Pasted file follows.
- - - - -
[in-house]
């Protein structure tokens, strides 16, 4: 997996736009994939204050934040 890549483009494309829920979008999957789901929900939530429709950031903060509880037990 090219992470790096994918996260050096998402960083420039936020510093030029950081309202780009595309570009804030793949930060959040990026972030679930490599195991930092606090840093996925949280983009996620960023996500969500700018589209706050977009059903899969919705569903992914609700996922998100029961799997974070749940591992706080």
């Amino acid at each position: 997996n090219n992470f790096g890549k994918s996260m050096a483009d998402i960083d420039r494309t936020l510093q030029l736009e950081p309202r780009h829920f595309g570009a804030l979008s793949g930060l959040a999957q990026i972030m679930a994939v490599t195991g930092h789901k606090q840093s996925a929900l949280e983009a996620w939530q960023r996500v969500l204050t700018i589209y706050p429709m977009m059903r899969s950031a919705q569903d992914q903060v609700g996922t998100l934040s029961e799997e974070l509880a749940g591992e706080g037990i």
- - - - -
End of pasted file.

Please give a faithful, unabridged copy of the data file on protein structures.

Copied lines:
[in-house]
């Protein structure tokens, strides 16, 4: 997996736009994939204050934040 890549483009494309829920979008999957789901929900939530429709950031903060509880037990 090219992470790096994918996260050096998402960083420039936020510093030029950081309202780009595309570009804030793949930060959040990026972030679930490599195991930092606090840093996925949280983009996620960023996500969500700018589209706050977009059903899969919705569903992914609700996922998100029961799997974070749940591992706080």
């Amino acid at each position: 997996n090219n992470f790096g890549k994918s996260m050096a483009d998402i960083d420039r494309t936020l510093q030029l736009e950081p309202r780009h829920f595309g570009a804030l979008s793949g930060l959040a999957q990026i972030m679930a994939v490599t195991g930092h789901k606090q840093s996925a929900l949280e983009a996620w939530q960023r996500v969500l204050t700018i589209y706050p429709m977009m059903r899969s950031a919705q569903d992914q903060v609700g996922t998100l934040s029961e799997e974070l509880a749940g591992e706080g037990i």